The Obama administration’s approach to the Middle East is characterized by an apparent desire to revive the sunny illusions of the 1990s peace process – in an era that is far more uncertain and dangerous. This is particularly noticeable in the Israeli-Palestinian arena, in which the United States, the dominant world power, sets the parameters of debate. As a result, international discussion of the conflict is now more detached from reality than at any time in the past 40 years.
There are two layers to the edifice of unreality in which mainstream debate on the Israeli-Palestinian issue is now taking place. The first and most obvious one concerns the Hamas enclave in Gaza. It is now over four years since the movement’s victory in elections to the Palestine Legislative Council, and nearly three years since the Hamas coup in Gaza. It is therefore past time to acknowledge that a single, united Palestinian national movement no longer exists.
Since this is, apparently, a reality too terrible to be admitted, the U.S. and the Europeans have chosen, in public at least, to ignore it. The fiction that the West Bank Palestinian Authority speaks in the name of all Palestinians is politely maintained. Behind the scenes, however, the reality is widely acknowledged. The intended means for coping with it constitutes the second layer of illusion.
The inability of even mainstream Fatah-style Palestinian nationalism to accept partition as the final outcome of the conflict has prevented its resolution twice – in 2000 and 2008. This type of nationalism understands the conflict as one that pits a colonial project against a native, authentic nationalism.
From such a perspective, partition of the land means admitting defeat. But Palestinian nationalism does not feel defeated. It is characterized, rather, by a deep strategic optimism. From its point of view, it is therefore not imperative to immediately conclude the struggle – but it is forbidden to end it. Hence the endless reasons why the partition deal somehow can never be inked.
The solution to this obstacle, the West has now decided, is that a new Palestinian leadership, unburdened by this outlook, must be created and defended. The manifestation of this approach is the meteoric career of Salam Fayyad, who was first imposed upon Palestinian politics as finance minister in 2002 by then-secretary of state Condoleezza Rice, and is today PA prime minister.
Fayyad is working closely with Western representatives to build up the institutions and the economic prosperity that are supposedly going to transform Palestinian political culture from the all-or-nothing logjam that has prevented conflict resolution until now, into something with which the world can do business.
The essential logic of this is the same wishful thinking that doomed the 1990s peace process: namely, the idea that institution-building and economic advancement will – and must – eventually have a transformative effect on political outlook. This idea, experience has shown, is fundamentally flawed.
Some liken Fayyad to Konrad Adenauer, the German chancellor who presided over the transformation of political culture and the emergence of democracy in his country after 1945. But Adenauer operated in an era in which the anti-modern, anti-Western element in German political culture had just experienced a final, crushing Gotterdammerung, and Germany was living under a massive and permanent occupation.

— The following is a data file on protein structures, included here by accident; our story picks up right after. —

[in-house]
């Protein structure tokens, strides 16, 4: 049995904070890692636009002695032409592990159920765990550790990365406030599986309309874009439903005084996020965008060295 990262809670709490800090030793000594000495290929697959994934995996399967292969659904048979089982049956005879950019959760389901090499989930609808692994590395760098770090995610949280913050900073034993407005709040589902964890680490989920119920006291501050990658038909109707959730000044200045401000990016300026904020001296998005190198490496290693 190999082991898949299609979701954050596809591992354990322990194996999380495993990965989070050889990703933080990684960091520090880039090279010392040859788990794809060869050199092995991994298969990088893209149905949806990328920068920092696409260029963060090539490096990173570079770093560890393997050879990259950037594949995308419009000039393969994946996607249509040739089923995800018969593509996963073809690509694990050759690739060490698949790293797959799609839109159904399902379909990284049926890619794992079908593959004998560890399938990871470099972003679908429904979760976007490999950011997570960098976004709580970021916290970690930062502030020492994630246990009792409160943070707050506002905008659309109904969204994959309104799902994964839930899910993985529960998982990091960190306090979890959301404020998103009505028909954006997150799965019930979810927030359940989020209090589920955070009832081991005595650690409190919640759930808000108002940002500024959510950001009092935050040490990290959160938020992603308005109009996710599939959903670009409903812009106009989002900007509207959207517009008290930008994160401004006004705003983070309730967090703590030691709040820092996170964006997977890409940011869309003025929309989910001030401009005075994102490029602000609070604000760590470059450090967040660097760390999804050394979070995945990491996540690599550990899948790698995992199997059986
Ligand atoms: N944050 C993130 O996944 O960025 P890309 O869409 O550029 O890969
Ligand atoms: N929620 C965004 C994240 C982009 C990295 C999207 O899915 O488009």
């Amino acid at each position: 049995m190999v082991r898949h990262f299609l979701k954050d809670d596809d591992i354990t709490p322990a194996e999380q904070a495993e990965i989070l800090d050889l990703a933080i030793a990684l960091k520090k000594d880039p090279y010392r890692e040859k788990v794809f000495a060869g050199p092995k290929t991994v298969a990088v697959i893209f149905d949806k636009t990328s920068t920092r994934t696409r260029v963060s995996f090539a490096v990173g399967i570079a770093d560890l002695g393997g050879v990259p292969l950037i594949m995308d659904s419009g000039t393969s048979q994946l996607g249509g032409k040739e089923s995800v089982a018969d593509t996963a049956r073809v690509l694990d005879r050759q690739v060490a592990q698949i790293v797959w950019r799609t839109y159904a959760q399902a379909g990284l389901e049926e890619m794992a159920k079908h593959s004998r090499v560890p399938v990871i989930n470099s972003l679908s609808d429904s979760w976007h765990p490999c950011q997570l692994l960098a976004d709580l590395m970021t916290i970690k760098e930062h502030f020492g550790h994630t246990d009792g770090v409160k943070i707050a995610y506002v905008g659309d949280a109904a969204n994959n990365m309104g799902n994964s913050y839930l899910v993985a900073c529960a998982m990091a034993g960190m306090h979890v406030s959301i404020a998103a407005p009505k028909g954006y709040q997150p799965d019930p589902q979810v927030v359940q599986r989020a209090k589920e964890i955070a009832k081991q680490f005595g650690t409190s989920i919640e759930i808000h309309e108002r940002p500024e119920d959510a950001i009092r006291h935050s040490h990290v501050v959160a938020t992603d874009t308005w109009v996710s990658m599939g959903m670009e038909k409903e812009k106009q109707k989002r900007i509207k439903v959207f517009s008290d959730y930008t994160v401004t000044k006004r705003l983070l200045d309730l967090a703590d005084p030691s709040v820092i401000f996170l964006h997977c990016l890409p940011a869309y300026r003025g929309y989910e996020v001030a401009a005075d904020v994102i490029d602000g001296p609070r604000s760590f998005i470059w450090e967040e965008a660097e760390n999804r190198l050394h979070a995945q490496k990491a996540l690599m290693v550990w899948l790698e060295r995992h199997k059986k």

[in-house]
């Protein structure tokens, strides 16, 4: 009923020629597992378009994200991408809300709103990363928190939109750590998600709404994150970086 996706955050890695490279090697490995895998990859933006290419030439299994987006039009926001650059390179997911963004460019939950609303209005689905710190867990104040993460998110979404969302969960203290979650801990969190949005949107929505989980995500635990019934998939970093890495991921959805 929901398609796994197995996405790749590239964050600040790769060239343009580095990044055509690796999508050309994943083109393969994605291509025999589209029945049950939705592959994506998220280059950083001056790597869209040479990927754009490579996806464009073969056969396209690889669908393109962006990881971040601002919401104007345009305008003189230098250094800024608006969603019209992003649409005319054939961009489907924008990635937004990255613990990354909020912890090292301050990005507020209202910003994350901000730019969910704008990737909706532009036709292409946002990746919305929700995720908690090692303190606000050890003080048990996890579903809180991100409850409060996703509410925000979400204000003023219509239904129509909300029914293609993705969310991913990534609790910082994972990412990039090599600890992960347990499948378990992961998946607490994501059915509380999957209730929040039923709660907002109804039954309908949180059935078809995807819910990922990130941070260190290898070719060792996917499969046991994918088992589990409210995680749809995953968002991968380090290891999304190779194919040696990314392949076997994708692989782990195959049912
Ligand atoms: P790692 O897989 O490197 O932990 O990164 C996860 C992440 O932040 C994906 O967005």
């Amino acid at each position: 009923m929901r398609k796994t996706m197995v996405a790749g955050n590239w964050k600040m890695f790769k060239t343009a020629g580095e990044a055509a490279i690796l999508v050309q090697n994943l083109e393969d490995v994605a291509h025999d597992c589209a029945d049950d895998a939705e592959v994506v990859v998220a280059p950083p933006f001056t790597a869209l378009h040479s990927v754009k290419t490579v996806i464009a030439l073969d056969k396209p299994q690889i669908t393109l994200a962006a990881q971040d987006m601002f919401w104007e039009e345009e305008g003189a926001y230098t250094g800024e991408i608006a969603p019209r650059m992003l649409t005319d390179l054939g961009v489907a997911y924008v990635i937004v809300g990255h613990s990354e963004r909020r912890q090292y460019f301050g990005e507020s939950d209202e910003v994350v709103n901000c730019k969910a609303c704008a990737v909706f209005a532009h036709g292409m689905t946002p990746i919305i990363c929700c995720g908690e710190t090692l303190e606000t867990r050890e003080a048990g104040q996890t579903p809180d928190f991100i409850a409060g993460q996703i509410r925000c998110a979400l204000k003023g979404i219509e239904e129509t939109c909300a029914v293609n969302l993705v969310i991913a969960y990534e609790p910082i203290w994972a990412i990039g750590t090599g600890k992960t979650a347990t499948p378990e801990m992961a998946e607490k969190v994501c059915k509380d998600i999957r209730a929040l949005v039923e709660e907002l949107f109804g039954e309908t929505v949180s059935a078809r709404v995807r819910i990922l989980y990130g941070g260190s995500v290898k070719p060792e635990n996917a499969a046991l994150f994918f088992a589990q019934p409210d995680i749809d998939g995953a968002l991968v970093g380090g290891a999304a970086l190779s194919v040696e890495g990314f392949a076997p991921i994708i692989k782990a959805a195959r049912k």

In the Palestinian territories, by contrast, the anti-Western and anti-modern element is flourishing, and has state backers in Iran and Syria. It would probably quickly consume Fayyad, were he to cease to be cradled in the arms of the West.
Like the pleasant, well-dressed leaders of the March 14 movement in Lebanon – who have now been devoured by Syria and Hezbollah – Fayyad and company are the product of Western wishful thinking. And like those of March 14, they will survive for precisely as long as the West is willing to underwrite them. And no longer.
This would be fine. The economic development Fayyad is promoting in the West Bank is wholly positive. The problem is that this fantasy version of Palestinian politics is now being seen as real in Brussels and Washington. There are those in the West who seem to have convinced themselves that their creation can walk by itself.
The pleasant figure of Fayyad allows outside observers to pretend that the underlying realities of Palestinian politics do not exist. From there, it is a short step to convincing oneself that the only reason there isn’t peace in the Middle East is because Interior Minister Eli Yishai wants to build houses for ultra-Orthodox families in north-central Jerusalem.
In the case of the U.S. administration, it is not entirely clear if this view derives from genuine naivete, or a calculated rationale. There are those who suspect that President Obama will find a way to hold Israel responsible for the absence of peace, regardless of the truth of the situation, because of broader considerations that in his view require the distancing of Washington from Jerusalem.
Either way, it is difficult to discern what advantage the administration’s approach will bring for Western interests and good governance in the region. The main impression to be gained is that the West and its allies are confused, disunited and fractious. A cause for celebration for their enemies, no doubt, but hardly an impression one would expect Washington to wish to promote.